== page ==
Horton's agent, Paul Krepelka, recently had the following to say about his client:
Nathan is healthy and ready for the season to start. Has been for a while now. He's ready to go and has been ready to go.
This comes as encouraging news considering Horton opted not to join a European club during the lockout, presumably to further his recovery and avoid injury. When he finally takes the ice, it will be his first game since January 22.
The winger's concussion problems memorably began in Game 3 of the 2011 Stanley Cup Finals, when he bore the brunt of a nasty open-ice hit from Vancouver Canucks defenseman Aaron Rome. Horton's injury may have driven his teammates to a Cup victory, but his career would take a major hit.
Last season, Horton managed to play in just 46 games—the fewest in his NHL career. He was effective when on the ice, with 17 goals and 15 assists for 32 points. His production put him on pace for an 82-game total of 30 goals, which would have led the team.
Unfortunately, a blindside hit from Philadelphia Flyer Tom Sestito halted Horton's strong season with another concussion. At the time of the injury, Horton led the Bruins in power-play goals.
His scoring ability and physical play were severely missed in the playoffs, when the Bruins fell to the Washington Capitals in the first round. The Bruins were widely criticized throughout the series for a lack of scoring.
Before the concussions, Horton played on Boston's top line with Milan Lucic and David Krejci. Without their linemate, Lucic and Krejci struggled. While Patrice Bergeron, Tyler Seguin and Brad Marchand took over as Boston's top line, Lucic struggled to score and David Krejci finished the year with a grizzly minus-five rating, which looked especially poor in comparison to Bergeron's league-leading plus-36.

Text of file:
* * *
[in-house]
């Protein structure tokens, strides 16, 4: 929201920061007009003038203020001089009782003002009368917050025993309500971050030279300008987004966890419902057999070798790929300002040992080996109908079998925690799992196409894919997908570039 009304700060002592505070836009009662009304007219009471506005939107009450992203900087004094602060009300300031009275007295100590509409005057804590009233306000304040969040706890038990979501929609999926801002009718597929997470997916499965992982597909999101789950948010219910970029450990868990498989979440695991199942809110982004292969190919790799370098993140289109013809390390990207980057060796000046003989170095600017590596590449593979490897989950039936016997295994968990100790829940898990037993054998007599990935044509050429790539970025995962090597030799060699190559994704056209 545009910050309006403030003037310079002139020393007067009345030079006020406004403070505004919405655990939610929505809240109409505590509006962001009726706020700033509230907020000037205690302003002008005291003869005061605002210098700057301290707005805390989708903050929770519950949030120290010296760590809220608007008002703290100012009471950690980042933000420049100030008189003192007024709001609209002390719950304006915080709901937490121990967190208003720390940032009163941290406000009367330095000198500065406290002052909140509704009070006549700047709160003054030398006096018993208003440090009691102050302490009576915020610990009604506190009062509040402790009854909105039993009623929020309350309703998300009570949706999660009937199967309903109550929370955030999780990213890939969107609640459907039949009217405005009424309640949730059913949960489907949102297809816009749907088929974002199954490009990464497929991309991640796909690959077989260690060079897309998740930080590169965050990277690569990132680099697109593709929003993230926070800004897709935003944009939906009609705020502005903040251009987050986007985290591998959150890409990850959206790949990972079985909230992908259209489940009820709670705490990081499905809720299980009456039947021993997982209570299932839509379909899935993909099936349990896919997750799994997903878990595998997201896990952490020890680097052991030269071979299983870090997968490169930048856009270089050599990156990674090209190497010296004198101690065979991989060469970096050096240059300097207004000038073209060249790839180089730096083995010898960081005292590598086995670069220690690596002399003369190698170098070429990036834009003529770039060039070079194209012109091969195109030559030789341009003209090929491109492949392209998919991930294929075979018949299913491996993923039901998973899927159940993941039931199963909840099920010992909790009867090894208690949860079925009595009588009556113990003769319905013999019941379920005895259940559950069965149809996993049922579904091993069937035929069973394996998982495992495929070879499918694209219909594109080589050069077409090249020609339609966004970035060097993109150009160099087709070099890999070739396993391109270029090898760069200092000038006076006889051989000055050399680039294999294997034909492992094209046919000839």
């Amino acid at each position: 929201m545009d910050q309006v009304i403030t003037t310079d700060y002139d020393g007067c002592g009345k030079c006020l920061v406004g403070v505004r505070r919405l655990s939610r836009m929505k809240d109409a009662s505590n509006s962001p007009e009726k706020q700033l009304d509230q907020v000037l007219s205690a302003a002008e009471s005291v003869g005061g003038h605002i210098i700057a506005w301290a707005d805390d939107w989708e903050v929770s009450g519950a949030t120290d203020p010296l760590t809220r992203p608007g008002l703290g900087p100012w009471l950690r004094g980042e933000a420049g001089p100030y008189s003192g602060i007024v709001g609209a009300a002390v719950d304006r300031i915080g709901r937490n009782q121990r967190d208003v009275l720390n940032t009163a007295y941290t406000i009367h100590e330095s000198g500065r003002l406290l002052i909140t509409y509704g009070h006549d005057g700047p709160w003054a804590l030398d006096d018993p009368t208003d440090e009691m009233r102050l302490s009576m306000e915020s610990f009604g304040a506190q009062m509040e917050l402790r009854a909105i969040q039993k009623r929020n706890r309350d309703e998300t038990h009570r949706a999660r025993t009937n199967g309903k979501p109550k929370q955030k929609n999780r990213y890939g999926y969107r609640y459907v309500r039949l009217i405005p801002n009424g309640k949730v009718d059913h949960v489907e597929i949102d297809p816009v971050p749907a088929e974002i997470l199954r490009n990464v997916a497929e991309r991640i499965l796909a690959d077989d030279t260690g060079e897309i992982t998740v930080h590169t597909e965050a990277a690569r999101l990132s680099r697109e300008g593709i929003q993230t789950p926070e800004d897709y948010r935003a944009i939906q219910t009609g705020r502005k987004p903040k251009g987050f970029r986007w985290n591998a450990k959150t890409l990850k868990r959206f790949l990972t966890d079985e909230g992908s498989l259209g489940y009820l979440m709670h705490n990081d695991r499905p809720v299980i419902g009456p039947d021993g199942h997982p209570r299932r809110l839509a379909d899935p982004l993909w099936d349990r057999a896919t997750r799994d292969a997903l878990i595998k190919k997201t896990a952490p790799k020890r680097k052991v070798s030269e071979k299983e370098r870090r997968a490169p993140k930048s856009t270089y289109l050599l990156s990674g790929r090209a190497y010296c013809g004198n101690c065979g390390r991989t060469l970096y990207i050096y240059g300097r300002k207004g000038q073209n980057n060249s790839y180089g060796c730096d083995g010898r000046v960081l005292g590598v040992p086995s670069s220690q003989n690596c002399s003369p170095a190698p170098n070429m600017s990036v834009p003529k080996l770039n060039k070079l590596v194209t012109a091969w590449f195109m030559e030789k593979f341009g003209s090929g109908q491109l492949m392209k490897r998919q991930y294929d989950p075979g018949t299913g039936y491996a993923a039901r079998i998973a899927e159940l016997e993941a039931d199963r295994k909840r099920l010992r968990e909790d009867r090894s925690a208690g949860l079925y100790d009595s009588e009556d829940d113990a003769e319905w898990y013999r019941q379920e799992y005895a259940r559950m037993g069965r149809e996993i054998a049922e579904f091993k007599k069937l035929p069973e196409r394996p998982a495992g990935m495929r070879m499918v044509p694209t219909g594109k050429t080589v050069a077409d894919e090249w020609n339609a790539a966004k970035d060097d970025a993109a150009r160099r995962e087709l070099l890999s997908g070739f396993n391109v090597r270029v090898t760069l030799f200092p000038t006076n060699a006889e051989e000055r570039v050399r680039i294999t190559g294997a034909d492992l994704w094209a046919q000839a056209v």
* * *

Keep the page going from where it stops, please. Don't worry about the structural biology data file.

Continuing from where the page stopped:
After missing so much time, Horton has certainly fallen down the depth chart in Boston. He will likely have every opportunity to rejoin Krejci and Lucic, but the trio will no longer see top-line minutes. If he struggles early on, coach Claude Julien could swap him with Rich Peverley, who is currently preparing for the season with Finland's JYP.
Horton certainly had not lost a step last season, but he may find it harder to return this year. Time will tell how confident he is about his health. After the concussions, he could shy away from the more physical aspects of the game in order to protect himself.
He may also struggle to recover the chemistry he once shared with Krejci and Lucic. If early games go poorly, Horton's confidence could pay the price. The rust could be too much to bear.
However, Horton is a strong-willed player. His mental toughness has been exhibited repeatedly by his clutch play. His three game-winning goals in the 2011 playoffs—including two series-clinchers—have not been forgotten. As a result, Boston fans will continue to support him regardless of his early-season form.
Horton's play should return to the level that earned him 53 points in 2010-11, if not better. However, it may take a while for him to get going. Considering he has not been playing competitively during the lockout, conditioning could be an issue and may slow him down early on.
However, if he settles into a groove within the first month of the season, he should be a productive player once again and he will certainly contribute to a weak power play.
Despite the talent that he brings to the table, Horton's production will not be the Bruins' primary concern this year. They will simply be happy to have him play through a season without suffering further damage. It would be heartbreaking to see him follow in the footsteps of teammate Marc Savard. Savard has not played since January 23 of 2011, almost exactly one year before Horton's most recent injury.
Luckily, for now, all signs are go for Nathan Horton, as he looks to make big comeback in 2012-13.